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The writer Mia Couto wrote about my exhibit 'Nas Margens do Índico':

Garimpeiras do Mar

 

O mar é o não haver a outra margem. Somos nós que a inventamos, além do horizonte. José Paula criou uma margem do lado de cá, uma berma que não vislumbrávamos, mas que sempre esteve dentro de nós. Essa margem é feita de gente. São pessoas comuns a quem ele confere um rosto, um corpo, uma história. São mulheres e crianças que penteiam as ondas, que coletam mariscos como se de lavoura se tratasse. A pesca está reservada aos homens, lá no onde das ondas.

 

O destino das mães e esposas é ficar, mas elas não moram na espera. Peixe que vier na rede vai ser trocado por dinheiro e ao dinheiro quem dá destino são os homens. Por isso, para que a família não definhe nos magros restos, estas mulheres peneiram as praias como garimpeiros. O que catarem da maré vaza irá encher a panela de cada dia. Poucos sabem mas para as famílias de pescadores do litoral o alimento que estas mulheres retiram das praias é tão ou mais importante que o pescado que trazem os barcos. Esse esforço de milhares de braços é invisível, tão oculto como as vidas que se esbatem na neblina.

 

Durante anos José Paula percorreu as zonas litorais de Moçambique. Poucos moçambicanos conhecerão a costa de Moçambique como este português que se apaixonou pelo nosso país. À sua bagagem de biólogo juntou o olhar de fotógrafo. O resultado são imagens como se fossem páginas de um diário feito de maresia e de humanas vozes que se liquefazem no quebra-mar.

 

Muitos estiveram no litoral de Moçambique. E tudo o que viram foram praias. Mas existe, para além desse cenário imediato, um universo de suor e sal, campos de lavra em que milhares de mulheres se debruçam para coletarem sobrevivências. Essa história épica é, de forma sublime, recriada nas imagens desta exposição.

Prospertors of the Seashore

 

The sea is never seeing the other margin. It’s us that have to invent it, beyond the horizon. José Paula created a margin in our side, one we couldn’t catch a glimpse, despite always present within us. That margin is made of people. They are common people to whom he confers a face, a body, a story. Women and children that comb the waves, that collect shellfish as they were farming the fields. Fishing is restricted to men, in the whereabouts of waves.

 

The fate of wives and mothers is to stay, but they do not remain staying. Fish that comes in the fishing net will be traded by money and men decide money’s fate. Therefore, so that the family does not fade in the lean remains, these women sift the beaches as prospectors. Everything they gather during low tide will fill every day’s pan. Few people know, but what these women get from the seashore is a food resource at least as important for these fishermen families as the fish brought by the boats. This thousand arms effort is invisible, as hidden as the lives that fade into the mist.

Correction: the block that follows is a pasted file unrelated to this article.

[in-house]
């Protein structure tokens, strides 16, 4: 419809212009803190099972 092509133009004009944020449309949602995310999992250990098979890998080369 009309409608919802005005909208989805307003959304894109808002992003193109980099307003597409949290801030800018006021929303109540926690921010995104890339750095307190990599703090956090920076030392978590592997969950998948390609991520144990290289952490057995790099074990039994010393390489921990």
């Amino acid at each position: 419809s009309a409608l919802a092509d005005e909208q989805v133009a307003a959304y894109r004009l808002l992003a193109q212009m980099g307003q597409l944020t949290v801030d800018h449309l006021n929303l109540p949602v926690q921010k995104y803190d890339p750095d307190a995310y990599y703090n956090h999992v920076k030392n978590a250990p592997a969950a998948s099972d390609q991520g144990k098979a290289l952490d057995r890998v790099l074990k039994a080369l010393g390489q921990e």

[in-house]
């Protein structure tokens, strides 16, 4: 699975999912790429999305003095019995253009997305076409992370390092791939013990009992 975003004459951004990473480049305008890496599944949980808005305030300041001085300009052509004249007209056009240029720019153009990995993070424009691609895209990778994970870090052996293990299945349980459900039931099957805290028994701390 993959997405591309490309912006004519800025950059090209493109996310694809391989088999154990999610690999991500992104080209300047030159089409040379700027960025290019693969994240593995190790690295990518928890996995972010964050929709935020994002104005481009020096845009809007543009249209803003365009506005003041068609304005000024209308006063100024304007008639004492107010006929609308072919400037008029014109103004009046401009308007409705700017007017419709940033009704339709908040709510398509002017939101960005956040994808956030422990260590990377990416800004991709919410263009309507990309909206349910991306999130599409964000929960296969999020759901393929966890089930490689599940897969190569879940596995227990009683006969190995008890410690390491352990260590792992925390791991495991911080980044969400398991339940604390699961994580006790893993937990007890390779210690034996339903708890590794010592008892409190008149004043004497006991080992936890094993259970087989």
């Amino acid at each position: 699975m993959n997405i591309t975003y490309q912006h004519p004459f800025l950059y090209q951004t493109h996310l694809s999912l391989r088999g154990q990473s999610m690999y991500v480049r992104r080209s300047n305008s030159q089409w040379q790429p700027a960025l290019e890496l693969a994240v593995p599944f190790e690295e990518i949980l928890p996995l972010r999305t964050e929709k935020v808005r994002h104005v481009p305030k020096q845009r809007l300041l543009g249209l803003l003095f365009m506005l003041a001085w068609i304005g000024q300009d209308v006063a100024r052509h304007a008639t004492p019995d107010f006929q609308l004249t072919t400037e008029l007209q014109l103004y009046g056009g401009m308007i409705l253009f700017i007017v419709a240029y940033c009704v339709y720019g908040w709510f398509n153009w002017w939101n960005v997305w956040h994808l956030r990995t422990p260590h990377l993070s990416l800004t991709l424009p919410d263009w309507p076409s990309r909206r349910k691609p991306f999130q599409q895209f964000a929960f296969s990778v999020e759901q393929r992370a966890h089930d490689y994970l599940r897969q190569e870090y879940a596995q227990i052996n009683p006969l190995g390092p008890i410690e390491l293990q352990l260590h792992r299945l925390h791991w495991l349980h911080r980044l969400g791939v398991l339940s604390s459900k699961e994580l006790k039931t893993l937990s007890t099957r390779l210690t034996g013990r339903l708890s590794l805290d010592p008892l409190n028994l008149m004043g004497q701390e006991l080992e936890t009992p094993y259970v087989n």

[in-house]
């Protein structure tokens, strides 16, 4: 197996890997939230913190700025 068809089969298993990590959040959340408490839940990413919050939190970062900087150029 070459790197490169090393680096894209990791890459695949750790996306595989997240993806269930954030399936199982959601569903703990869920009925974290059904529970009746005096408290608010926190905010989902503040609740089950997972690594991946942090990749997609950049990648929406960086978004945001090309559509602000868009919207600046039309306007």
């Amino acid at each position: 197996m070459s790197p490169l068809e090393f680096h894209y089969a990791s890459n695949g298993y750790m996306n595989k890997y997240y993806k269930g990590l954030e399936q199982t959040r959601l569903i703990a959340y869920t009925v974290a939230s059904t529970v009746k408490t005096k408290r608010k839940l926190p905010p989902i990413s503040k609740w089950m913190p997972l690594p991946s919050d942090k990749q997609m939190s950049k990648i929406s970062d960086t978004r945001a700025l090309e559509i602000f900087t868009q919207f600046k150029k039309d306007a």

For years José Paula travelled along the coastal areas of Mozambique. Few Mozambicans know the coast of Mozambique as this Portuguese who fell in love with our country. He added his photographer's look to his biological luggage. The result is images that look like pages of a diary made of sea breeze and human voices that liquefy on the break of waves.

 

Many visit the seashore of Mozambique. And everything they see is beaches. But beyond such immediate scenery there is a universe of sweat and salt, meadows to plough, where thousands of women lean down to collect subsistences. This epic story is, in a sublime way, recreated in the images shown at this exhibition.

ACERT 2014

Place: ACERT (Associação Cultural e Recreativa de Tondela), Tondela, Portugal

Theme: Caramulo (Caramulo Montains)

 

Panels of 1m x 1m with single photographs and collages, derived from the expeditions to the Caramulo mountains by the Grupo do Risco in 2013

Galeria de Arte de Almada 2014

Place: Art Gallery of Almada Municipality, Almada, Portugal

Theme: Trabalho de Mulher e Criança (Work of Women and Children)

 

Colour and B&W photographs of work by fishing women and children of Eastern African Coast, taken from 1994 to 2014.

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FCUL 2013

Place: Faculty of Sciences of University of Lisbon, Lisbon, Portugal

Theme: Nas Margens do Índico (On the Indian Ocean Shores)

 

Black & White photographs of landscapes and work by fishing women and children of Eastern African Coast, taken from 1994 to 2011.

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IICT 2012

Place: Instituto de Investigação Científica Tropical, Lisbon, Portugal

Theme: Nas Margens do Índico (On the Indian Ocean Shores)

 

Black & White photographs of landscapes and work by fishing women and children of Eastern African Coast, taken from 1994 to 2011.

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Centro Camões Maputo 2012

Place: Art Gallery of Centro Camões in Maputo, Mozambique - Portuguese Embassy

Theme: Nas Margens do Índico (On the Indian Ocean Shores)

 

Black & White photographs of landscapes and work by fishing women and children of Eastern African Coast, taken from 1994 to 2011.

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